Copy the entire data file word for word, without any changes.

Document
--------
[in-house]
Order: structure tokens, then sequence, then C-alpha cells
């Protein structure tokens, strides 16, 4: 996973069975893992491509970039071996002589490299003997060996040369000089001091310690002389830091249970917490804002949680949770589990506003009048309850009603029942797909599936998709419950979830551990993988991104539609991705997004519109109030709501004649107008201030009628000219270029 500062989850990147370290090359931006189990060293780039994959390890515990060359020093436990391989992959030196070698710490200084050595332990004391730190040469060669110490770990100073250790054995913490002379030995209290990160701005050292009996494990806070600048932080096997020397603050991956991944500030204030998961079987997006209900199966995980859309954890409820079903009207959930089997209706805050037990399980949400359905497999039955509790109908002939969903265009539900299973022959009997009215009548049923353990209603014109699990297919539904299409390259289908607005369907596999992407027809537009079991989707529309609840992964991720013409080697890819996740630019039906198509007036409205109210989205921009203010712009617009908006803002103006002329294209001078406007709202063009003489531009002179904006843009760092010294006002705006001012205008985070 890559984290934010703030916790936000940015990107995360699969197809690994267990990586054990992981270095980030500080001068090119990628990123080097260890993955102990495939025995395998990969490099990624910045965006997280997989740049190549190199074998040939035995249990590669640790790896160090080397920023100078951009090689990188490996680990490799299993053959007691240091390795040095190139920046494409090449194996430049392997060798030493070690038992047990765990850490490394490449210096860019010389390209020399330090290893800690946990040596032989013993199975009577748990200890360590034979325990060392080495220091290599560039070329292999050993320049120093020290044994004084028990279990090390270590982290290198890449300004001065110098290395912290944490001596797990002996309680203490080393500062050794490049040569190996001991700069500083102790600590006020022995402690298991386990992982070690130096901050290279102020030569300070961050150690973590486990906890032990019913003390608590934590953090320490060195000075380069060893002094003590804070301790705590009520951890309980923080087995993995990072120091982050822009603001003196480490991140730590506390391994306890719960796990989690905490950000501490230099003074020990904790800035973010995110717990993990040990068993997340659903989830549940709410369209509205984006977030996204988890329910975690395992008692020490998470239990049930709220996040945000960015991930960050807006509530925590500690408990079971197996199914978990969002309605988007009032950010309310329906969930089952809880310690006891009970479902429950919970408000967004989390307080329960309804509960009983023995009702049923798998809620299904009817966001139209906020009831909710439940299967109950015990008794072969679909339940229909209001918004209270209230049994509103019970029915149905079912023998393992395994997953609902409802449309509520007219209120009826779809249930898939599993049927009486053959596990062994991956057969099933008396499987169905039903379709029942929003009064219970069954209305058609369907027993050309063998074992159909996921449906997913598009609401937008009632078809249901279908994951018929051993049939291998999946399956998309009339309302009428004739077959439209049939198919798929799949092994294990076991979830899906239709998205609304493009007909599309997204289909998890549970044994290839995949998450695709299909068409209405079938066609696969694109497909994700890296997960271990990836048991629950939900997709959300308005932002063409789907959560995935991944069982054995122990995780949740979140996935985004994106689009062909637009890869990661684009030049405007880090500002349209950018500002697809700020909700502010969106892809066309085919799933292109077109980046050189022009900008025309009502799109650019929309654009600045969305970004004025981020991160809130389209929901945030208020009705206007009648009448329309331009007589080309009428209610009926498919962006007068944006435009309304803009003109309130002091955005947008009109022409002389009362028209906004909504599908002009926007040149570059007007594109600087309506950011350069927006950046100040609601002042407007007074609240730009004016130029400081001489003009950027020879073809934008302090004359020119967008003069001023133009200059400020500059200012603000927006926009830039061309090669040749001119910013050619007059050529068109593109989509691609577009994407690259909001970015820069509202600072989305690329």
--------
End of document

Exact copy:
[in-house]
Order: structure tokens, then sequence, then C-alpha cells
């Protein structure tokens, strides 16, 4: 996973069975893992491509970039071996002589490299003997060996040369000089001091310690002389830091249970917490804002949680949770589990506003009048309850009603029942797909599936998709419950979830551990993988991104539609991705997004519109109030709501004649107008201030009628000219270029 500062989850990147370290090359931006189990060293780039994959390890515990060359020093436990391989992959030196070698710490200084050595332990004391730190040469060669110490770990100073250790054995913490002379030995209290990160701005050292009996494990806070600048932080096997020397603050991956991944500030204030998961079987997006209900199966995980859309954890409820079903009207959930089997209706805050037990399980949400359905497999039955509790109908002939969903265009539900299973022959009997009215009548049923353990209603014109699990297919539904299409390259289908607005369907596999992407027809537009079991989707529309609840992964991720013409080697890819996740630019039906198509007036409205109210989205921009203010712009617009908006803002103006002329294209001078406007709202063009003489531009002179904006843009760092010294006002705006001012205008985070 890559984290934010703030916790936000940015990107995360699969197809690994267990990586054990992981270095980030500080001068090119990628990123080097260890993955102990495939025995395998990969490099990624910045965006997280997989740049190549190199074998040939035995249990590669640790790896160090080397920023100078951009090689990188490996680990490799299993053959007691240091390795040095190139920046494409090449194996430049392997060798030493070690038992047990765990850490490394490449210096860019010389390209020399330090290893800690946990040596032989013993199975009577748990200890360590034979325990060392080495220091290599560039070329292999050993320049120093020290044994004084028990279990090390270590982290290198890449300004001065110098290395912290944490001596797990002996309680203490080393500062050794490049040569190996001991700069500083102790600590006020022995402690298991386990992982070690130096901050290279102020030569300070961050150690973590486990906890032990019913003390608590934590953090320490060195000075380069060893002094003590804070301790705590009520951890309980923080087995993995990072120091982050822009603001003196480490991140730590506390391994306890719960796990989690905490950000501490230099003074020990904790800035973010995110717990993990040990068993997340659903989830549940709410369209509205984006977030996204988890329910975690395992008692020490998470239990049930709220996040945000960015991930960050807006509530925590500690408990079971197996199914978990969002309605988007009032950010309310329906969930089952809880310690006891009970479902429950919970408000967004989390307080329960309804509960009983023995009702049923798998809620299904009817966001139209906020009831909710439940299967109950015990008794072969679909339940229909209001918004209270209230049994509103019970029915149905079912023998393992395994997953609902409802449309509520007219209120009826779809249930898939599993049927009486053959596990062994991956057969099933008396499987169905039903379709029942929003009064219970069954209305058609369907027993050309063998074992159909996921449906997913598009609401937008009632078809249901279908994951018929051993049939291998999946399956998309009339309302009428004739077959439209049939198919798929799949092994294990076991979830899906239709998205609304493009007909599309997204289909998890549970044994290839995949998450695709299909068409209405079938066609696969694109497909994700890296997960271990990836048991629950939900997709959300308005932002063409789907959560995935991944069982054995122990995780949740979140996935985004994106689009062909637009890869990661684009030049405007880090500002349209950018500002697809700020909700502010969106892809066309085919799933292109077109980046050189022009900008025309009502799109650019929309654009600045969305970004004025981020991160809130389209929901945030208020009705206007009648009448329309331009007589080309009428209610009926498919962006007068944006435009309304803009003109309130002091955005947008009109022409002389009362028209906004909504599908002009926007040149570059007007594109600087309506950011350069927006950046100040609601002042407007007074609240730009004016130029400081001489003009950027020879073809934008302090004359020119967008003069001023133009200059400020500059200012603000927006926009830039061309090669040749001119910013050619007059050529068109593109989509691609577009994407690259909001970015820069509202600072989305690329």